During January and February of 1935, Danno stayed in Boston, training with Fred Moran.  Most reports claimed that he showed improvement from match to match.  At night, Danno visited every Irish club or organization around Boston.  So many banquets were held in his honor that McGrath had to put the Irish hero on a diet.

The boy became so popular that he had to be moved out of his hotel to a home on Reservoir Street which was populated by the Burke family.  The father, John Burke, had five daughters and a son.  Danno was living in the house for less than a month when he gave one of the daughters, Esther Burke, a diamond ring.  Esther, a graduate nurse working at Cambridge Hospital, sat ringside at O’Mahony’s matches and traveled with him.  Their romance and later marriage became part of O’Mahony’s storyline and got nationwide press.  Esther was Danno’s first and last love.13

O’Mahony’s first road trip was to Philadelphia for another win over Ernie Dusek.  He then returned to Boston and beat one of wrestling most popular good guys, Nick Lutze.14

He then traveled to New York for a match with the other major promoter in wrestling, Jack Curley.  His fourth match in America was to be a main event in Madison Square Garden against Ray Steele.  Steele was one of the top three true hookers in pro wrestling and a major star.  He was Jim Londos’ favorite opponent (and friend) and the two of them had engaged in one of wrestling’s biggest rivalries.  The two had drawn sellouts in every major city in North America.  Unlike some shooters, like John Pesek and Dick Shikat, Steele had no ego and was willing to work with anyone.15

On February 18, 1935, Danno O’Mahony dominated Steele.  Steele tried hold after hold, but the Irishman broke them all using strength alone.  Steele, in frustration, resorted to "rough stuff," which Danno tolerated until he got his "Irish" up and started raining forearms down on Steele.  At one point, Steele was in a full nelson having his head driven into the mat.  Two "Irish Whips" and Ray was left lying in the ring.  The time was 17:02.  The match drew 4,000.16

A story is that at the post-match party, held by Jack Curley at Jack Dempsey’s Restaurant, Dempsey offered to promote O’Mahony if he wanted to turn to pro boxing.  Danno refused.  I bet more Irish showed up at the party than at the arena.

O’Mahoney began touring in late February 1935.  He was shown in Toronto, Philadelphia, Buffalo, and in Bowser territory, always against Bowser wrestlers.  On March 18, he met another major shooter, ex-champ Jim Browning, in Madison Square Garden.  Browning had lost his New York world title to Jim Londos on June 25, 1934 in front of 25,000 people, but on this night, he drew only 7,000.  Danno, using strength alone, broke every hold Browning had, and after being fouled, pinned him using two Irish Whips.  The time was 22:31.17

On March 25, he beat Gino Garibaldi in Chicago, drawing 1,426.  In St. Louis on March 26, he drew 7,747 in beating Ernie Dusek.  On March 29, he return to Boston to beat hated heel George Zaharias in front of a sold out Boston Garden.18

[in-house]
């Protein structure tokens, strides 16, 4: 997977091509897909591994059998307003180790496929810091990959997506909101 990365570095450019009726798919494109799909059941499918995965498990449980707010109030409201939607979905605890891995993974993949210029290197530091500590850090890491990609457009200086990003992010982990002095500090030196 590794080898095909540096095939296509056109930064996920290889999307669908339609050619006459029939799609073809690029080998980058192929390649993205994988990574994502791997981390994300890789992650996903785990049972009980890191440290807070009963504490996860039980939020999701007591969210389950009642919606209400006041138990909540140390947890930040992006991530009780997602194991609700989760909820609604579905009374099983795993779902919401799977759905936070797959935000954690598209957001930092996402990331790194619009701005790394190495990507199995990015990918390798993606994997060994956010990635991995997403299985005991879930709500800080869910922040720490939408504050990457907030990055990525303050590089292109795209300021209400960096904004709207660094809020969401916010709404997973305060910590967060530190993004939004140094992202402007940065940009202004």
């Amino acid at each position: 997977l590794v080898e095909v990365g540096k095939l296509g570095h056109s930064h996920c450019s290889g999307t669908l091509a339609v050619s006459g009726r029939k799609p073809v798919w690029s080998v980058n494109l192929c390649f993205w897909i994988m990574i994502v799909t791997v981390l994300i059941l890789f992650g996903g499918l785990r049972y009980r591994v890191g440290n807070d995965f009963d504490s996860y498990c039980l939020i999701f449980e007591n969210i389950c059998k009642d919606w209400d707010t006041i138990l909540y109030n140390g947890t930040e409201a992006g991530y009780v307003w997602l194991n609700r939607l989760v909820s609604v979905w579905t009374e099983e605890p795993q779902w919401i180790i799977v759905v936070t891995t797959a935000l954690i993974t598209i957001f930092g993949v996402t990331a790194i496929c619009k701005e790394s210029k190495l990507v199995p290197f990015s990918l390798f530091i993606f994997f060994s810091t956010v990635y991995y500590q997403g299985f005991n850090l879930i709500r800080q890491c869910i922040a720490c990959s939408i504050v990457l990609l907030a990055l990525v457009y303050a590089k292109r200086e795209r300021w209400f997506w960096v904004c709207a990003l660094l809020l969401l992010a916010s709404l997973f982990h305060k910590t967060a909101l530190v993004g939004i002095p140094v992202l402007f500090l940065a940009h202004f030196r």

Jack Curley booked Danno back into Madison Square Garden against Dick Shikat.  Shikat was another former world champion who was a major legitimate wrestler.  He was very strong and other worker-type wrestlers didn’t like being in the ring with him because he worked "stiff."  This type of worker is called a "crowbar" by wrestlers.  Shikat was also not happy at the time.  Since 1928, he had been the number two wrestler in Curley’s promotion, but when the Trust was formed, he lost power and had been forced to do more jobs in 1934 than he had ever done in his whole career.  Some believe that Shikat had been promised the title by the trust, but Ed Lewis refused to drop the belt to him, giving it to Jim Browning instead.  He especially resented doing one to his rival Jim Londos in Madison Square Garden on December 10, 1934 (att: 14,000).19  Shikat had also been swindled out of a lot of money by people in the Curley promotion, led by his former manager, Toots Mondt.  There is also a story that has Shikat getting beaten up by Mondt and Ed Lewis20 in Toots’ apartment.  Shikat had wrestled on O’Mahony’s debut card in Boston and had been ringside for Danno’s victory over Ernie Dusek.  It wouldn’t take much imagination to understand that wrestler Shikat’s resented the push given to the rookie, O’Mahoney.

On April 1, 6,000 fans watched Shikat dominate O’Mahoney in the early part of the match.  Danno looked bewildered and pained.  At one point, Shikat threw O’Mahoney into a corner and blocked his escape with elbows, arms, and hands.  Danno, who did have boxing experience, lashed out with a punch that caught Shikat squarely on the nose.  The Irishman looked apologetic as blood spurted from Dick’s nose.  Shikat then applied a series of strangle holds which had the crowd in an uproar, while referee George Bothner labored frantically to break the holds.  Shikit then seemed to calm down as O’Mahoney when on the offense.  Headlocks, hammerlocks and a flying mare followed.  O’Mahoney then hit Shikat twice with feared "Irish whip."  After the second, Shikat stood up, shook his head, and kicked O’Mahoney twice in the chest.  O’Mahoney sank to the canvas, crying that his ribs wer broken.  With the kid unable to continue, Bothner disqualified Shikat and awarded the match to Danno.  Standing, O’Mahoney looked unsatisfied, and feebly waved at Shikat to continue, something Shikat seemed more than willing to do.  Bothner blocked his path, and Shikat was escorted from the ring by two policemen for safety’s sake.21